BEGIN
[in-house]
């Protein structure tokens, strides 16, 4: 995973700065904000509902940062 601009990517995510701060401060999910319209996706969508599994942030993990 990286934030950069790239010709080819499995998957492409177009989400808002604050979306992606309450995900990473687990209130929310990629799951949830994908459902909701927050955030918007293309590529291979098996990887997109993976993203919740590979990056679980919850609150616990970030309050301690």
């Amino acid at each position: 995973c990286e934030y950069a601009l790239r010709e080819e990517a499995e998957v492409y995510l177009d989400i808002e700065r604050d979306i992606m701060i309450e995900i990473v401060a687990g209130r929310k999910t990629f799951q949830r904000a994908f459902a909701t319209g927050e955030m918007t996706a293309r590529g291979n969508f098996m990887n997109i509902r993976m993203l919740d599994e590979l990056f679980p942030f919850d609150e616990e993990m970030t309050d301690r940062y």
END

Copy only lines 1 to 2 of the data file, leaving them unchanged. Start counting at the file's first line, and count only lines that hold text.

[in-house]
């Protein structure tokens, strides 16, 4: 995973700065904000509902940062 601009990517995510701060401060999910319209996706969508599994942030993990 990286934030950069790239010709080819499995998957492409177009989400808002604050979306992606309450995900990473687990209130929310990629799951949830994908459902909701927050955030918007293309590529291979098996990887997109993976993203919740590979990056679980919850609150616990970030309050301690």